VFACTS March 2022: New car sales rebound in March, Toyota HiLux sets a record, Ford Ranger slows down

New car sales in Australia have shown signs of recovery for the second consecutive month – after four months in the opposite direction – but dealers are still struggling with chronic stock-outs and delivery delays.


Deliveries of new motor vehicles improved in March for the second month in a row – after four months of slowdown – but waiting times for popular models continue to stretch by three to 12 months.

Official new car sales data for March 2022 showed 101,233 new motor vehicles were reported as sold – the strongest March result in four years, but down 5.4% from the record high of mars established in 2018, two years before the global pandemic.

The modest sales increase of 1.2% over the same month of the previous year was attributable to dealers who filled orders for new vehicles placed during the past year.



Wait times for most new cars are between three and 12 months, and dealerships and automakers are now providing broader estimates to avoid customer disappointment.

Production disruptions, combined with shipping constraints – there are now an average of four car-carrying ships docking in Australia each week, up from eight – continue to cause wait times to skyrocket.

In many cases, automakers have stopped providing delivery time estimates because the information can quickly become outdated.



Instead, car dealerships wait for the vehicle to arrive in their showrooms before notifying customers of a collection date.

The lack of transparency – or “forward visibility”, as the industry describes it – has frustrated customers and dealers.

Customers want to know when their new car is due; dealers are not paid until the vehicle is delivered.



“This is a unique time when supply rather than demand determines the size of the market,” said Tony Weber, chief executive of the Federal Chamber of Automotive Industries, in a press release.

“This is due to manufacturers recovering from pandemic-related shutdowns and the current global shortage of (semiconductors).”

Demand for new cars remains strong, but “manufacturers are working hard to match that demand with supply.”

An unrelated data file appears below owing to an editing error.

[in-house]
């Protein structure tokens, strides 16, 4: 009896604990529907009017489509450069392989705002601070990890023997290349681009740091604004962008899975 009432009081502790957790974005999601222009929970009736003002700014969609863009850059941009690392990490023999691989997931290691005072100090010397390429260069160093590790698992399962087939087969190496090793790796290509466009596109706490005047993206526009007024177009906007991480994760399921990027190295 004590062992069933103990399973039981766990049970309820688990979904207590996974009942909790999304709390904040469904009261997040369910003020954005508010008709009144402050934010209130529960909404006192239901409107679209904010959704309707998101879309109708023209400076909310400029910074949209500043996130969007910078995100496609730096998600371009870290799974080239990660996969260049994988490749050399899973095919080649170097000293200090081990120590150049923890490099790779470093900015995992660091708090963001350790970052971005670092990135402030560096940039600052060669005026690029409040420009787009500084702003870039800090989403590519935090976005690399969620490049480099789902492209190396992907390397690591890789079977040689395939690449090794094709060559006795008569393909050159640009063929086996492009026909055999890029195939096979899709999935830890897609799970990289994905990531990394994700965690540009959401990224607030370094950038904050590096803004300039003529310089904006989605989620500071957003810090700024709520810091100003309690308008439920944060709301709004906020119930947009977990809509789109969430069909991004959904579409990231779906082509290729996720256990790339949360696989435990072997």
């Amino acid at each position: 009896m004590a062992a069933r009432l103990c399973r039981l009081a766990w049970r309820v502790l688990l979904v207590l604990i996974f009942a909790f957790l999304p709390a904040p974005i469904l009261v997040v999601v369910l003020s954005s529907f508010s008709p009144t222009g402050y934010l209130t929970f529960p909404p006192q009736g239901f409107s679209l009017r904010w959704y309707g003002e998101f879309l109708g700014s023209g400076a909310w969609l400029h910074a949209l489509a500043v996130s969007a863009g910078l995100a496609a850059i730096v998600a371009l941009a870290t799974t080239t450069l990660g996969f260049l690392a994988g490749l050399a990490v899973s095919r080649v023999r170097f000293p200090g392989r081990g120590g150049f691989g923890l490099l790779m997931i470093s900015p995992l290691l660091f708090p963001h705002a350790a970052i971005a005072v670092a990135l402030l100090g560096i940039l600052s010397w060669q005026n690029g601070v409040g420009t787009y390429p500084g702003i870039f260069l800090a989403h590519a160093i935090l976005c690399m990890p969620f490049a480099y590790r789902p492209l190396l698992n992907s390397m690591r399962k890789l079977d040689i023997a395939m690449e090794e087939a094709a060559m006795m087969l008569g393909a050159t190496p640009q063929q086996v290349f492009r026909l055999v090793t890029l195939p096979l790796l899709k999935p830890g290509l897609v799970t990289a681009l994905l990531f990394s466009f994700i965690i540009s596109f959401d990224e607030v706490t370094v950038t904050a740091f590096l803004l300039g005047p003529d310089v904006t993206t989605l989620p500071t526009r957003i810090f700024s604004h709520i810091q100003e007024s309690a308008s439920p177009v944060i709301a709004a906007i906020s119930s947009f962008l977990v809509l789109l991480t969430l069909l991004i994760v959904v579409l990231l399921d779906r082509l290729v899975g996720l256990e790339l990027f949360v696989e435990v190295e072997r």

In the meantime, there has been a major shake-up at the top of the sales charts.

The Ford Ranger slipped out of the Top 3 for the second month in a row, as Ford sells stock of the depleted model ahead of the new generation due mid-year.

The Toyota HiLux was the best-selling vehicle for the third month in a row and posted a sales record in March – with 6,324 deliveries, just below its all-time high of 6,537 set in June 2020.



It was also a record result for 4×4 variants of the Toyota HiLux (4,911 against the previous record of 4,811 set in June 2020).

The Mitsubishi Triton ute cracked the top four in the sales charts for the third month in a row, after a massive shipment of vehicles arrived.

Indeed, the Mitsubishi Triton posted a March record last month (3,808), although it was a far cry from its all-time monthly sales record of 4,124 set in June 2014. March was also an all-time record. time for the Mitsubishi Pajero Sport.

Two passenger cars entered the Top 10 – the Hyundai i30 and the Toyota Corolla – after only one passenger car appeared in the Top 10 in February 2022 for the first time in recorded history.

All other Top 10 vehicles were Utes or SUVs.

Demand for electric cars continues to climb at a rapid pace, up 141% from the same month last year – excluding Tesla which did not provide a monthly breakdown for March this year compared to last year.



Including Tesla – which now provides sales data to official industry markers – so far this year 6,752 electric vehicles have been reported as sold in Australia, or 2.6% of the 262,436 new motor vehicles delivered in the first three months of 2022.

Sales of petrol-electric hybrid cars – largely driven by market leader Toyota – continue to set records, up 27.6% year-to-date, with 20,585 sales reported in the first three month of 2022.